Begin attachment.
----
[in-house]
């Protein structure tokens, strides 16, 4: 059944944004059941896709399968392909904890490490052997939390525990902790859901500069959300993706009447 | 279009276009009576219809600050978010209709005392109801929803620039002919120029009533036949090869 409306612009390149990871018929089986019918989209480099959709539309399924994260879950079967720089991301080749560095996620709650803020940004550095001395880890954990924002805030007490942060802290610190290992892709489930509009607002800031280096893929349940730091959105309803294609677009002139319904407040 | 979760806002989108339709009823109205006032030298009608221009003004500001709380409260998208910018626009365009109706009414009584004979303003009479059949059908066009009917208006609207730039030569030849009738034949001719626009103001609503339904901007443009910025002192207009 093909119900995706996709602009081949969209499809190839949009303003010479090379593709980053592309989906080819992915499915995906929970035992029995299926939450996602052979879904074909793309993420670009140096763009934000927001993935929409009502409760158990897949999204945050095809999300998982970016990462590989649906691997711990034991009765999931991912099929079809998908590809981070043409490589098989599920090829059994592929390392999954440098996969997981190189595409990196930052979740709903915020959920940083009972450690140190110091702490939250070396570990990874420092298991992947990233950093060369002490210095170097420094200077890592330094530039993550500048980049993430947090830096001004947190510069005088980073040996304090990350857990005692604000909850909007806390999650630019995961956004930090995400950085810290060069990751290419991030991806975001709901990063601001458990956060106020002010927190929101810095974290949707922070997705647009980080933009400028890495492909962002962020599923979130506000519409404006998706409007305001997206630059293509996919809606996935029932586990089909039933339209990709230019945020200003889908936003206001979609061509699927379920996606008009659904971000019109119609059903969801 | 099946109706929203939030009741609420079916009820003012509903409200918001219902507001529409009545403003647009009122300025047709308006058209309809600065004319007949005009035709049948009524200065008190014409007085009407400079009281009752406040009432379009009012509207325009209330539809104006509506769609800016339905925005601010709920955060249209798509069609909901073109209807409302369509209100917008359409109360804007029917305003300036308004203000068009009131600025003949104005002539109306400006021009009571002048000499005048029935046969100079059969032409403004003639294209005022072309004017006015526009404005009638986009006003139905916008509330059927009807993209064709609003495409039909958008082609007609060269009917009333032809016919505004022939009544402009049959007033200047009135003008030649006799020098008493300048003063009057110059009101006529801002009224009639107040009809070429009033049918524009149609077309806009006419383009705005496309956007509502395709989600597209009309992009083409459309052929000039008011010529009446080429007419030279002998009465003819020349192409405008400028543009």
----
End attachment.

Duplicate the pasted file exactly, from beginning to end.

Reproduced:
[in-house]
């Protein structure tokens, strides 16, 4: 059944944004059941896709399968392909904890490490052997939390525990902790859901500069959300993706009447 | 279009276009009576219809600050978010209709005392109801929803620039002919120029009533036949090869 409306612009390149990871018929089986019918989209480099959709539309399924994260879950079967720089991301080749560095996620709650803020940004550095001395880890954990924002805030007490942060802290610190290992892709489930509009607002800031280096893929349940730091959105309803294609677009002139319904407040 | 979760806002989108339709009823109205006032030298009608221009003004500001709380409260998208910018626009365009109706009414009584004979303003009479059949059908066009009917208006609207730039030569030849009738034949001719626009103001609503339904901007443009910025002192207009 093909119900995706996709602009081949969209499809190839949009303003010479090379593709980053592309989906080819992915499915995906929970035992029995299926939450996602052979879904074909793309993420670009140096763009934000927001993935929409009502409760158990897949999204945050095809999300998982970016990462590989649906691997711990034991009765999931991912099929079809998908590809981070043409490589098989599920090829059994592929390392999954440098996969997981190189595409990196930052979740709903915020959920940083009972450690140190110091702490939250070396570990990874420092298991992947990233950093060369002490210095170097420094200077890592330094530039993550500048980049993430947090830096001004947190510069005088980073040996304090990350857990005692604000909850909007806390999650630019995961956004930090995400950085810290060069990751290419991030991806975001709901990063601001458990956060106020002010927190929101810095974290949707922070997705647009980080933009400028890495492909962002962020599923979130506000519409404006998706409007305001997206630059293509996919809606996935029932586990089909039933339209990709230019945020200003889908936003206001979609061509699927379920996606008009659904971000019109119609059903969801 | 099946109706929203939030009741609420079916009820003012509903409200918001219902507001529409009545403003647009009122300025047709308006058209309809600065004319007949005009035709049948009524200065008190014409007085009407400079009281009752406040009432379009009012509207325009209330539809104006509506769609800016339905925005601010709920955060249209798509069609909901073109209807409302369509209100917008359409109360804007029917305003300036308004203000068009009131600025003949104005002539109306400006021009009571002048000499005048029935046969100079059969032409403004003639294209005022072309004017006015526009404005009638986009006003139905916008509330059927009807993209064709609003495409039909958008082609007609060269009917009333032809016919505004022939009544402009049959007033200047009135003008030649006799020098008493300048003063009057110059009101006529801002009224009639107040009809070429009033049918524009149609077309806009006419383009705005496309956007509502395709989600597209009309992009083409459309052929000039008011010529009446080429007419030279002998009465003819020349192409405008400028543009």